Humans have an uncanny ability to find new and interesting ways to get off their faces. This generally involves sniffing, snorting, licking, chewing, or even injecting different substances.
In a new study, researchers analyzed a relatively new method of mind-altering that uses digital sounds to feed conflicting frequencies into each ear. Some people report that by tuning in to these “binaural beats,” they can drop out, reduce pain, improve memory, and reduce anxiety and depression.
To determine what type of overlap there might be between the usage of greater traditional psychoactive substance and experimentation with binaural beats, a researcher team from Australia and the United Kingdom examined into the 2021 Global Drug Survey, a survey of over 30,000 people from 22 countries.
They found that about 5 percent of those surveyed had engaged with binaural beats at some point in the past year. Of these, only over one in ten did so solely for recreational purposes.
Most users have been in their late teens to early 20s, had used prohibited substances which includes MDMA or cannabis, and were from US, Mexico, UK, Brazil and Poland.
Aside from finding a high, his reasons for experimenting with binaural beats varied widely.
“It’s very new, we simply do not know much about the use of binaural beats as digital drugs,” says lead author Monica Barratt, a social scientist at RMIT University in Australia.
“This survey shows that this is happening in several countries. We had anecdotal information, but this was the first time we’ve formally asked people how, why and when they are using them.”
The phenomenon of binaural beats itself is not new, first appearing withinside the literature as far back as the mid-nineteenth century. But way to the convenience with which humans can now spin a trippy tempo made from conflicting frequencies and share them online, binaural beats are getting an more and more famous artwork form.
Theoretically, it is thought that binaural beats produce changes in the brain, because of the way our sensory system interprets different low-end frequencies when fed separately to each ear.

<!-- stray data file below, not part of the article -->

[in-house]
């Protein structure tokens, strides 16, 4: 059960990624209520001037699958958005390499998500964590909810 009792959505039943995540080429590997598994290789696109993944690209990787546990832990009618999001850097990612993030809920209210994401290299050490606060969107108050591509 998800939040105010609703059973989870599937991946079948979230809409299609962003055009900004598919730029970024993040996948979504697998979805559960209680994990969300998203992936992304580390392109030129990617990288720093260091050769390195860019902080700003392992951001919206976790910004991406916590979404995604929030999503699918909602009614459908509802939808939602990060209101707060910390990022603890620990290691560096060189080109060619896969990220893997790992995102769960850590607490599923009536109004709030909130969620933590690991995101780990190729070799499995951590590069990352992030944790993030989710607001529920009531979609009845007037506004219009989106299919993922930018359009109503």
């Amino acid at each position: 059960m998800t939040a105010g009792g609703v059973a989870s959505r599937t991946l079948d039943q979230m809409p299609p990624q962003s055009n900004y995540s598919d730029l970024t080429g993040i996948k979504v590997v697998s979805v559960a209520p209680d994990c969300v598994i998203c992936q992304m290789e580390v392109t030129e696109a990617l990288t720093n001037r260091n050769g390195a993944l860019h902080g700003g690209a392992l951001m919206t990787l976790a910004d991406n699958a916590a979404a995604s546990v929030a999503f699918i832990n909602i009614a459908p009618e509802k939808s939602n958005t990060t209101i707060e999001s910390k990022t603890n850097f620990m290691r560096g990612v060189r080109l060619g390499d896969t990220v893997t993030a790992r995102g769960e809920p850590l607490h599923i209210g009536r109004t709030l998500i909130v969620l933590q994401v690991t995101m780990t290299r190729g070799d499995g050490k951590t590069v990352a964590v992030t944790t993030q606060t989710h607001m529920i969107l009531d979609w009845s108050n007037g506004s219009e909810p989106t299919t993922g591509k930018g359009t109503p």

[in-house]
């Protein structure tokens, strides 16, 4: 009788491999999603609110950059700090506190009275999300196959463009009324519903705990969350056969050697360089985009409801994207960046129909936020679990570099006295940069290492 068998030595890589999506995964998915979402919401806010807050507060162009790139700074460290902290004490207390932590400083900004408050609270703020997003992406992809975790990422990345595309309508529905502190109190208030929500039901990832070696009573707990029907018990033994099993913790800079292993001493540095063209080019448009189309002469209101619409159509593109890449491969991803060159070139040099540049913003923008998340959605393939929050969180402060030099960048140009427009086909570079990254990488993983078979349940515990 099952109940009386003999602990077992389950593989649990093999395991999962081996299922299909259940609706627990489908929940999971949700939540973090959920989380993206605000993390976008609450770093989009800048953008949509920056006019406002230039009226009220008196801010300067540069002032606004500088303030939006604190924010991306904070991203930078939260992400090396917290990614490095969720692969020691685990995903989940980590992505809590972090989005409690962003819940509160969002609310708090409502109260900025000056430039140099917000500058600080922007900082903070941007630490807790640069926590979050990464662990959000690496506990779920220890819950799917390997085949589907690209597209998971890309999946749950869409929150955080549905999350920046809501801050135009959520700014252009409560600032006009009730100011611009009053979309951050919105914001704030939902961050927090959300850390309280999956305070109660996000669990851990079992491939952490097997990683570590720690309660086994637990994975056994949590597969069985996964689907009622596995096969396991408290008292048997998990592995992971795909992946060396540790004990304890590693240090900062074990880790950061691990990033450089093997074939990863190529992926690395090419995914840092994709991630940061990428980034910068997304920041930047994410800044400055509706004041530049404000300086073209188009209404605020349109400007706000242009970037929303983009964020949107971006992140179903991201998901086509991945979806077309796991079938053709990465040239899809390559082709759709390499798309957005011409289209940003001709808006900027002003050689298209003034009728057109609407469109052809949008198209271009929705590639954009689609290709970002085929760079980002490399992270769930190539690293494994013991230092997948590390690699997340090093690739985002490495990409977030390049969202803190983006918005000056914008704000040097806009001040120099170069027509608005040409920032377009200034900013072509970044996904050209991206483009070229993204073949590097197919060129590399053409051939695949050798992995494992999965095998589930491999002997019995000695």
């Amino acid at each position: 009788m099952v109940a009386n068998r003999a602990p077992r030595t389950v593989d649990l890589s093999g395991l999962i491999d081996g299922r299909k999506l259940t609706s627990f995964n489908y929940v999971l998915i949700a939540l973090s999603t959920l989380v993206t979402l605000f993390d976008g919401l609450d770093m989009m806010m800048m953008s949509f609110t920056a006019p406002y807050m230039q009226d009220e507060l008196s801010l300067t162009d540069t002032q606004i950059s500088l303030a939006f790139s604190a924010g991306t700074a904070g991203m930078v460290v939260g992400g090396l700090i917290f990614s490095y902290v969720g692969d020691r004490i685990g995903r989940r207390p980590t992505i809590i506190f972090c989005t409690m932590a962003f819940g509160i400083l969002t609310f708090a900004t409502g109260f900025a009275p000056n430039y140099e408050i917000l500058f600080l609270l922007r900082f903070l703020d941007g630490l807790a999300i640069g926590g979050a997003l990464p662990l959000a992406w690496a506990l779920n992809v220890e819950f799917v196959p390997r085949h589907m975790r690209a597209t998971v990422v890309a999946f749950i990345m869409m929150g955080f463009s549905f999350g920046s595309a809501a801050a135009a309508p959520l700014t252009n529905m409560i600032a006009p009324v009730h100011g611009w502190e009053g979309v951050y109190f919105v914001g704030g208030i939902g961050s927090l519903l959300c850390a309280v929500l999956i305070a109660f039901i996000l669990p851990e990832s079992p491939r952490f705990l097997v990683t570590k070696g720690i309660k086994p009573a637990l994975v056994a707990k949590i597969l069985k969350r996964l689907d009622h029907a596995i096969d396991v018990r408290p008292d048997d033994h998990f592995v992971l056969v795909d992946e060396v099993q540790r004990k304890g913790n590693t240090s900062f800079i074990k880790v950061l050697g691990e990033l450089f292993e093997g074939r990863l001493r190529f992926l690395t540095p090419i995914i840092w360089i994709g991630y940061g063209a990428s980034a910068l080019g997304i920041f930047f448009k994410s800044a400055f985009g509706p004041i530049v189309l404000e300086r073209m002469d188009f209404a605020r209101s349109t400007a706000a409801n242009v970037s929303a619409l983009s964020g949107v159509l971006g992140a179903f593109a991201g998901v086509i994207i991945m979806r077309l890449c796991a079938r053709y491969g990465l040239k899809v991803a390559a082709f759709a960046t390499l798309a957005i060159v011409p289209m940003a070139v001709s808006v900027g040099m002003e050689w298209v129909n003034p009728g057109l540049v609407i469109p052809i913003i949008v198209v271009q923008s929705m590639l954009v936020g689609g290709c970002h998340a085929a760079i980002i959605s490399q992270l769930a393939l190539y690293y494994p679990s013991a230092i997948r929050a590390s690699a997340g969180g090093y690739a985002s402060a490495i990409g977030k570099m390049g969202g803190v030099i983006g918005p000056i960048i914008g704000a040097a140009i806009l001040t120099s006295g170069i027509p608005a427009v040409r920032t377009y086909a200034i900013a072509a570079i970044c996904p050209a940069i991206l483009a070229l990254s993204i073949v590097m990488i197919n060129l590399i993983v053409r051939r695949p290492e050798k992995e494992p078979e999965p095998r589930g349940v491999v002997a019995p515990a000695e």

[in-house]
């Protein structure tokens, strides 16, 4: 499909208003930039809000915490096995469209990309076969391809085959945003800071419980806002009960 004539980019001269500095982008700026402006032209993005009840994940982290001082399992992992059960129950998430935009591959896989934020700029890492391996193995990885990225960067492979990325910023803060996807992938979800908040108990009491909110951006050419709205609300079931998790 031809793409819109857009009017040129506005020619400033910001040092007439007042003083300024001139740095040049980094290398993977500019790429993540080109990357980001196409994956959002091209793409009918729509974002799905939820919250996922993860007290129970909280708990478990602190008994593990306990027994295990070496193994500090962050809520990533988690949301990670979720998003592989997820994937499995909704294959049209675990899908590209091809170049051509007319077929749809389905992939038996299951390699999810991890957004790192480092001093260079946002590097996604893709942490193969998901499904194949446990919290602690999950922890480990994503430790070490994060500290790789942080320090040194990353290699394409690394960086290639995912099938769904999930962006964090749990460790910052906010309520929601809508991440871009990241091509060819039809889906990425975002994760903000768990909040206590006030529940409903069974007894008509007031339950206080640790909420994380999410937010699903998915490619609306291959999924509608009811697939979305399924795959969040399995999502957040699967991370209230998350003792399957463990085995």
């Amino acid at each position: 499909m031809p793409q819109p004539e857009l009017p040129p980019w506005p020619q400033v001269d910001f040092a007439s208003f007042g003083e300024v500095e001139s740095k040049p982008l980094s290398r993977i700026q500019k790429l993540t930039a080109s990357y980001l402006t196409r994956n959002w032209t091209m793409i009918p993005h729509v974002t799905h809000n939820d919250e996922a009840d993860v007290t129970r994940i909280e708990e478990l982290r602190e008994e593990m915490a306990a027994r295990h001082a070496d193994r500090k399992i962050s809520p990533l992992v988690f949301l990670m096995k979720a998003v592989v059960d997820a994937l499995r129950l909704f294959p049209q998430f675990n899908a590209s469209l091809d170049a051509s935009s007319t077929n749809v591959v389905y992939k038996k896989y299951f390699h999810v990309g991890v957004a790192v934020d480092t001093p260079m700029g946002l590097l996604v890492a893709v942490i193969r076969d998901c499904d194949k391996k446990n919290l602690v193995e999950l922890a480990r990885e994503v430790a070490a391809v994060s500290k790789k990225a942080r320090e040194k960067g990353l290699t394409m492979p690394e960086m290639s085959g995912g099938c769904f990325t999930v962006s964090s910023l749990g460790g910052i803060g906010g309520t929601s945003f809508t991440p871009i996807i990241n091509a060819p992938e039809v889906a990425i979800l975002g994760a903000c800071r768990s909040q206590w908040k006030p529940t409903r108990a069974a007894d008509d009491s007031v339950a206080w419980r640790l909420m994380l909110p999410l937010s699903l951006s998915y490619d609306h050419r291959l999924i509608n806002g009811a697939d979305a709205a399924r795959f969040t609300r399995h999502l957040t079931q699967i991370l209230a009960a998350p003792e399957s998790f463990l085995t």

For example, listen a 400 hertz tone in one ear and a 440 hertz tone in another ear, and your brain interprets it as a single 40 hertz hum somewhere in your skull.
This interpretation needs greater than simply our peripheral auditory machinery – it uses a complex of brainstem hardware buried deep inner our heads, prompting neurons far and wide to synchronize into wave patterns related to relaxation.
That is the theory. While there’re a few studies that inspire in addition investigation of binaural beats as a method of easing acute anxiety, others argue the advantages of binaural beat therapy – at the least on the subject of changing moods and mind – remain to be seen.
Scientific skepticism aside, there is no shortage of experimenters willing to provide binaural beats a go. Which for 12 percent of people who reported listening to them recently, consists of trying to replicate a psychedelic experience.
“Just like ingestible substances, some users of binaural beats have been after a high chasing,” says Barratt.
Any potential worries that listening to mind-changing music is probably a stepping stone for substance abuse later were not supported by the study. If anything, maximum of these hoping for a change of consciousness had been already using different illicit drugs.
Additionally, according to Barratt, there were many other reasons people explored a binaural soundscape.
“Many humans saw them as a source of help, which include for sleep therapy or pain relief,” she says.
Future researchers will have to clarify whether the so-called “digital drugs” generate more hype than highs. For now, the statistics give us a good starting point for tracking the behavior of those who are self-medicating or seeking pleasure through alternative means.
This research was published in the Drug and Alcohol Review.